Tasty Yellow Perch

Yellow perch travel in schools, and prefer water temperature of 66 to 70 degrees F., generally preferring relatively shallow waters near shore. They are rarely taken from waters more than 30 feet deep, although in spring and fall they inhabit shallower areas than they do in the heat of the summer. They tend to travel shoreward each morning and evening to feed, while during the spring and fall they appear to feed throughout the day. At night they rest on the bottom and refrain from feeding. Unlike many Great Lakes fish species, perch remain active all winter long under the ice in both shallow and deeper water; hence they provide ice anglers with lots of opportunities. They inhabit all the Great Lakes.

Adult yellow perch dine primarily on insects, larger invertebrates, (crayfish) and the eggs and young of other fish, which they take both from open water and from the bottom. In turn, bass, walleye and northern pike all prey on perch.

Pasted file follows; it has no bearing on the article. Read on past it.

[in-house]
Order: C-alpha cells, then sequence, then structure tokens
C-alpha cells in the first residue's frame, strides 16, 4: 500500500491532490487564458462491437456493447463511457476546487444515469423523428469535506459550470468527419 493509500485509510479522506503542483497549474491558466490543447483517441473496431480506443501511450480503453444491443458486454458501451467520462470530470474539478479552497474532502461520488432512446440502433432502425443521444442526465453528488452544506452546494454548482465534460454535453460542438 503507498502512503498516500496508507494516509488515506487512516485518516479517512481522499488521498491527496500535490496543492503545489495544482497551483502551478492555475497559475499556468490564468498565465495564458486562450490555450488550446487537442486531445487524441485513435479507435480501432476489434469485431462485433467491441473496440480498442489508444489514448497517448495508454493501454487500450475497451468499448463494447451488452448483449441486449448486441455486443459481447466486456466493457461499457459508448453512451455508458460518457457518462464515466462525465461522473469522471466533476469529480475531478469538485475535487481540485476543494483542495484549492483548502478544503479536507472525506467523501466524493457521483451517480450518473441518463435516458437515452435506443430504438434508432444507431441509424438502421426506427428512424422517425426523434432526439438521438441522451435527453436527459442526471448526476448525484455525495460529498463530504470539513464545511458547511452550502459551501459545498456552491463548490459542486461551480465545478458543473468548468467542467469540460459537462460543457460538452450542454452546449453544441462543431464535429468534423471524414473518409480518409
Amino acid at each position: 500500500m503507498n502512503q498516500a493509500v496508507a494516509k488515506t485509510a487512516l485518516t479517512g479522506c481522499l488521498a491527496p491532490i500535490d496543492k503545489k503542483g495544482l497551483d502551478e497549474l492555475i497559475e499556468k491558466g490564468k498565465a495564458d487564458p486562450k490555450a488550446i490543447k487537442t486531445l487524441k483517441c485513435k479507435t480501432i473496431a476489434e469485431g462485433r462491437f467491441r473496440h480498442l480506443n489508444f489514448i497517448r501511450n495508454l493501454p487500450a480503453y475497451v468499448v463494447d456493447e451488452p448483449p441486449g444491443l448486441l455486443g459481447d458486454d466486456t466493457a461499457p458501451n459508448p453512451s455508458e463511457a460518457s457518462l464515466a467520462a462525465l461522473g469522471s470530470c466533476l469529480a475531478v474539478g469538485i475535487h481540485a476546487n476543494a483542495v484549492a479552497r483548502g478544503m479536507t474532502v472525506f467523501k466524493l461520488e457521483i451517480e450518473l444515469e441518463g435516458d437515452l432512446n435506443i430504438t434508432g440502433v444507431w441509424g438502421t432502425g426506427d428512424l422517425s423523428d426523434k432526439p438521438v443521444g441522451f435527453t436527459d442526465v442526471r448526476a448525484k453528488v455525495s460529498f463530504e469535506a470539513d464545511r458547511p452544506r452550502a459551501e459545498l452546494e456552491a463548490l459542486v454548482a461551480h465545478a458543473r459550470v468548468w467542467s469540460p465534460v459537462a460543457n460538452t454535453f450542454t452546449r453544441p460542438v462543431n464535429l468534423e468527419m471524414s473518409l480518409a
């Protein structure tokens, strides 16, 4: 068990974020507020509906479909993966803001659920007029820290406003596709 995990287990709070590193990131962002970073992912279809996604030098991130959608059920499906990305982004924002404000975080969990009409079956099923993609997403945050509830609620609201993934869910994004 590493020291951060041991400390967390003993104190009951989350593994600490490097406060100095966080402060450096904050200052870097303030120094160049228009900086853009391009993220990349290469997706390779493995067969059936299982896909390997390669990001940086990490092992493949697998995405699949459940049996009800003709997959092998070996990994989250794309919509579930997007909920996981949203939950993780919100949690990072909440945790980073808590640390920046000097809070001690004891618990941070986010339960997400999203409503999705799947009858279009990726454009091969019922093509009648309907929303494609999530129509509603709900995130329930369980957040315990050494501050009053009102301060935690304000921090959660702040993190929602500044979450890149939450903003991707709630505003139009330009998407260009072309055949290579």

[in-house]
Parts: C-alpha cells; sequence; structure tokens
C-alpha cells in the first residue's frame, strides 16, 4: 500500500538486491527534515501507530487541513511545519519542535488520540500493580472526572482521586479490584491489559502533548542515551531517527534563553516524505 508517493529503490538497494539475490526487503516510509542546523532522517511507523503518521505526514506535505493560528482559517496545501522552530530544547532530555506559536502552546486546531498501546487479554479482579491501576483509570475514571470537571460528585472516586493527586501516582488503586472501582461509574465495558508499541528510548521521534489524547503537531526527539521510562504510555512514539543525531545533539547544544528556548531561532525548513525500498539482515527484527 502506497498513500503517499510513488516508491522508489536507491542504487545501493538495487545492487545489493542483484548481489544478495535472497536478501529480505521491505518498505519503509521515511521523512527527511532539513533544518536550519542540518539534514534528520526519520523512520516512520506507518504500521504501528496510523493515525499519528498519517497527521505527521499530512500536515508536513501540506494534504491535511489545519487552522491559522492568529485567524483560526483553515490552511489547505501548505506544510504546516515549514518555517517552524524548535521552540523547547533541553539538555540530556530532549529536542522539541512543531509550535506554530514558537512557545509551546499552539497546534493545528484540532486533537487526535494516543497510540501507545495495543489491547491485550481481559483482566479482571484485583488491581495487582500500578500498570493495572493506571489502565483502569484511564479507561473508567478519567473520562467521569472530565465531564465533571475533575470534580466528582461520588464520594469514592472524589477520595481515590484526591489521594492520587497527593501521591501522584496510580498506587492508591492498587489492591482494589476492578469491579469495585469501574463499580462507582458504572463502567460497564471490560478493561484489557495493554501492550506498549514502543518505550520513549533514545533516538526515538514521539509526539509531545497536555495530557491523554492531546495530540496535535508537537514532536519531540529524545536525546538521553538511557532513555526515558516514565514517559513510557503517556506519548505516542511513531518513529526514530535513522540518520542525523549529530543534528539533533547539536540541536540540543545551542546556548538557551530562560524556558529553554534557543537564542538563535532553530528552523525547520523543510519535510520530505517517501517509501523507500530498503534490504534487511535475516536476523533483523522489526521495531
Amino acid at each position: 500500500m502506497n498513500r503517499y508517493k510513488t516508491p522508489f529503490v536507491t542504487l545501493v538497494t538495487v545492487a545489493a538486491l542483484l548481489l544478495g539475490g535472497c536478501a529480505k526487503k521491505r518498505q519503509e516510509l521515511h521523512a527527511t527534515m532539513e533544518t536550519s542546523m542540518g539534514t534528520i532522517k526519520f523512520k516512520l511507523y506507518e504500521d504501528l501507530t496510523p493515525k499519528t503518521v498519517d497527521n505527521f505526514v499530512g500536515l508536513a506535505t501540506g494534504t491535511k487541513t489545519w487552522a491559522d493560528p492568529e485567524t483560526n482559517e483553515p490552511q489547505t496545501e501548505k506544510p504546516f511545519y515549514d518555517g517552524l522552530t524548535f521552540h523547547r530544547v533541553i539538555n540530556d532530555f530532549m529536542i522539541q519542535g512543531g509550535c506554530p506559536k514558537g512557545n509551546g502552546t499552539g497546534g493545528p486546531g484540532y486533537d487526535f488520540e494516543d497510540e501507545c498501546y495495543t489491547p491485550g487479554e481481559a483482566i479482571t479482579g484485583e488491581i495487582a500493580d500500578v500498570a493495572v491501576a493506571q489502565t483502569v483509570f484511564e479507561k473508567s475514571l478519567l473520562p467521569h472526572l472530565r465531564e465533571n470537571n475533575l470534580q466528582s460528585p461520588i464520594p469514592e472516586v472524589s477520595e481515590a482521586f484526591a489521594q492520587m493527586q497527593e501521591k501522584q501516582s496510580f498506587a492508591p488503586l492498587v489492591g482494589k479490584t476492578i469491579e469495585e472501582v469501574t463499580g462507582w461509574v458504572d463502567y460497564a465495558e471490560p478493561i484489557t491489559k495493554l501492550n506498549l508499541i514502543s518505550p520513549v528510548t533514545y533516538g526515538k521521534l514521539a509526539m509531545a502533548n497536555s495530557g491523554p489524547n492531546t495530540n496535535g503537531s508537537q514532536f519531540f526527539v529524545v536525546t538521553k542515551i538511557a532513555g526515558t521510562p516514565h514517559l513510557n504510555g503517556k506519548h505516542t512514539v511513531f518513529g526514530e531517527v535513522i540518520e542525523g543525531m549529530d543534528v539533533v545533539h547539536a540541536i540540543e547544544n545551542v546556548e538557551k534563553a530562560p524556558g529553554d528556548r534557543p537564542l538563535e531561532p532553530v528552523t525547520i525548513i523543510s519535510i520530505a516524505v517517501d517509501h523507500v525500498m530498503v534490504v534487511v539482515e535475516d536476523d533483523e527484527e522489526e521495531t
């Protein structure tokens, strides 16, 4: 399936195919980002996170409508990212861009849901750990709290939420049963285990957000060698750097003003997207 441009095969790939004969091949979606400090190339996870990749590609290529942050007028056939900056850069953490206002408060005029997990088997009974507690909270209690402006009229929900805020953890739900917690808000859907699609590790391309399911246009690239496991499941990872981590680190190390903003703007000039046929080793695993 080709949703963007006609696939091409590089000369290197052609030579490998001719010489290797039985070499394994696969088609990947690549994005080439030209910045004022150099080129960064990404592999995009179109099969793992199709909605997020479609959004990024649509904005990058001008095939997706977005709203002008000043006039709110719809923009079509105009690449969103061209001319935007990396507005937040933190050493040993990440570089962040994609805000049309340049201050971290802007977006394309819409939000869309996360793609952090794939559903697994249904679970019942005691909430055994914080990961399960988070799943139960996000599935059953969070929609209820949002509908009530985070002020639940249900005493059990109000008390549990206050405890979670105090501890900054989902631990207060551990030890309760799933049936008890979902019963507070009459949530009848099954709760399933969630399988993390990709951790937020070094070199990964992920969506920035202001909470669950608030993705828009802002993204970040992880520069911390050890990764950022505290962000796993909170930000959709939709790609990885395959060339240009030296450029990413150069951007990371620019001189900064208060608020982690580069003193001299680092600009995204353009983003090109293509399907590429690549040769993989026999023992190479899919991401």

Yellow perch average adult length is four to 10 inches, with a weight of four to 10 ounces. Male perch reach sexual maturity at about three years of age, females at four. Perch spawn in the spring, laying eggs in gelatinous strings over dense vegetation, roots, and fallen trees in the shallows. These spawning grounds provide some of the best perch fishing available.

Finding yellow perch can be a trick at times…..over the years, I found the best way is to work near walls and structure like deep banks, weed beds and shorelines with drop offs near by. Generally, anywhere there are places they can find food, like any fish.